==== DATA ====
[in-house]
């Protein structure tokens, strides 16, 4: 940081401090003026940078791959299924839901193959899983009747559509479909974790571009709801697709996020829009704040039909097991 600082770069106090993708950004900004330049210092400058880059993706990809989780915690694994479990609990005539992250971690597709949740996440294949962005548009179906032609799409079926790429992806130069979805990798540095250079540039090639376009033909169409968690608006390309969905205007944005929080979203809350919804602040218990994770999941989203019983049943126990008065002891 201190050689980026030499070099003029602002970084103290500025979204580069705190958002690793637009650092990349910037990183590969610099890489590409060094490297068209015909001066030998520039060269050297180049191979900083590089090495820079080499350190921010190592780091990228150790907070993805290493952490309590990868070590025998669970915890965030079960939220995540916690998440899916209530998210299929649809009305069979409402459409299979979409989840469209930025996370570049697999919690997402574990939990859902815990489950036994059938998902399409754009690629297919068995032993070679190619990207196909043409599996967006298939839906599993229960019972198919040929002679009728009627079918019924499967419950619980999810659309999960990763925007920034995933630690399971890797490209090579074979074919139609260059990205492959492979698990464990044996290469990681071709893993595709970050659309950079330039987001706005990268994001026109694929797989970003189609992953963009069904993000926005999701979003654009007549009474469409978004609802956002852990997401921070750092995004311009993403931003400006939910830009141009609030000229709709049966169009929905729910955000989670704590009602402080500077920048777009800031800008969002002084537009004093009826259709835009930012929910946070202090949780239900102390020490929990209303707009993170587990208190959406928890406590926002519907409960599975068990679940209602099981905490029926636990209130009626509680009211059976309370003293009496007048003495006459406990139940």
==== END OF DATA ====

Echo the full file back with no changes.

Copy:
[in-house]
């Protein structure tokens, strides 16, 4: 940081401090003026940078791959299924839901193959899983009747559509479909974790571009709801697709996020829009704040039909097991 600082770069106090993708950004900004330049210092400058880059993706990809989780915690694994479990609990005539992250971690597709949740996440294949962005548009179906032609799409079926790429992806130069979805990798540095250079540039090639376009033909169409968690608006390309969905205007944005929080979203809350919804602040218990994770999941989203019983049943126990008065002891 201190050689980026030499070099003029602002970084103290500025979204580069705190958002690793637009650092990349910037990183590969610099890489590409060094490297068209015909001066030998520039060269050297180049191979900083590089090495820079080499350190921010190592780091990228150790907070993805290493952490309590990868070590025998669970915890965030079960939220995540916690998440899916209530998210299929649809009305069979409402459409299979979409989840469209930025996370570049697999919690997402574990939990859902815990489950036994059938998902399409754009690629297919068995032993070679190619990207196909043409599996967006298939839906599993229960019972198919040929002679009728009627079918019924499967419950619980999810659309999960990763925007920034995933630690399971890797490209090579074979074919139609260059990205492959492979698990464990044996290469990681071709893993595709970050659309950079330039987001706005990268994001026109694929797989970003189609992953963009069904993000926005999701979003654009007549009474469409978004609802956002852990997401921070750092995004311009993403931003400006939910830009141009609030000229709709049966169009929905729910955000989670704590009602402080500077920048777009800031800008969002002084537009004093009826259709835009930012929910946070202090949780239900102390020490929990209303707009993170587990208190959406928890406590926002519907409960599975068990679940209602099981905490029926636990209130009626509680009211059976309370003293009496007048003495006459406990139940």